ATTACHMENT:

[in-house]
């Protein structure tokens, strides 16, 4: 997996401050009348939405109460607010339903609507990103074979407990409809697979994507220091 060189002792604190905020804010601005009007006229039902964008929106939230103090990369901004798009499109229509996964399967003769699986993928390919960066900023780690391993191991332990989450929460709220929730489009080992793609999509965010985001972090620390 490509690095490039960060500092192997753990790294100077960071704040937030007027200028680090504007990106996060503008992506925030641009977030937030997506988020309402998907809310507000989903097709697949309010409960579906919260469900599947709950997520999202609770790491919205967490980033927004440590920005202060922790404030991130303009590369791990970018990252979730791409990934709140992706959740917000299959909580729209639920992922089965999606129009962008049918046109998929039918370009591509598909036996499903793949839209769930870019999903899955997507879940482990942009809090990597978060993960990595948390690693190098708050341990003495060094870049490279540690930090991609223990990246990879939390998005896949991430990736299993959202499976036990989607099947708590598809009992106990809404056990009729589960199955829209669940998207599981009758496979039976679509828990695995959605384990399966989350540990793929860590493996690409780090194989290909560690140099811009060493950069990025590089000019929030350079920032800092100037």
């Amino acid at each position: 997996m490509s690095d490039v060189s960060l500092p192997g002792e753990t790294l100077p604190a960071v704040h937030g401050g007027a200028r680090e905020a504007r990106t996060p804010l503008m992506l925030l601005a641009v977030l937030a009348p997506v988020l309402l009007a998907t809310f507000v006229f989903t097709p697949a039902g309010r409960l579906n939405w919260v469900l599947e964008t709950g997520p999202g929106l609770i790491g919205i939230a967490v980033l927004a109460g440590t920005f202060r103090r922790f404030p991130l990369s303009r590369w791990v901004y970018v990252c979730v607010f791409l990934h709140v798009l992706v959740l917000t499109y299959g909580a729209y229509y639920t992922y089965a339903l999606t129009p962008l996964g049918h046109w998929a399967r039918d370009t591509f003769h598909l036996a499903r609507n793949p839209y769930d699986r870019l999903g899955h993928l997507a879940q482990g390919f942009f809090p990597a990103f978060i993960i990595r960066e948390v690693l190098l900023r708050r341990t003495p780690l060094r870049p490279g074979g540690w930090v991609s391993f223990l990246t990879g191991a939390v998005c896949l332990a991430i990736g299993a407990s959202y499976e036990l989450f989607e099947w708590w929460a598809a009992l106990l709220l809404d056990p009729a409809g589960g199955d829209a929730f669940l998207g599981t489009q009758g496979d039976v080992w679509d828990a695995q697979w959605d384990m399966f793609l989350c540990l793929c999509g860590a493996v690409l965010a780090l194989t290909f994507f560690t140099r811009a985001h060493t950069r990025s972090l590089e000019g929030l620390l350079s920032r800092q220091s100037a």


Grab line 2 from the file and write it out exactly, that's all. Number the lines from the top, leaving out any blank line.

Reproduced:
């Protein structure tokens, strides 16, 4: 997996401050009348939405109460607010339903609507990103074979407990409809697979994507220091 060189002792604190905020804010601005009007006229039902964008929106939230103090990369901004798009499109229509996964399967003769699986993928390919960066900023780690391993191991332990989450929460709220929730489009080992793609999509965010985001972090620390 490509690095490039960060500092192997753990790294100077960071704040937030007027200028680090504007990106996060503008992506925030641009977030937030997506988020309402998907809310507000989903097709697949309010409960579906919260469900599947709950997520999202609770790491919205967490980033927004440590920005202060922790404030991130303009590369791990970018990252979730791409990934709140992706959740917000299959909580729209639920992922089965999606129009962008049918046109998929039918370009591509598909036996499903793949839209769930870019999903899955997507879940482990942009809090990597978060993960990595948390690693190098708050341990003495060094870049490279540690930090991609223990990246990879939390998005896949991430990736299993959202499976036990989607099947708590598809009992106990809404056990009729589960199955829209669940998207599981009758496979039976679509828990695995959605384990399966989350540990793929860590493996690409780090194989290909560690140099811009060493950069990025590089000019929030350079920032800092100037």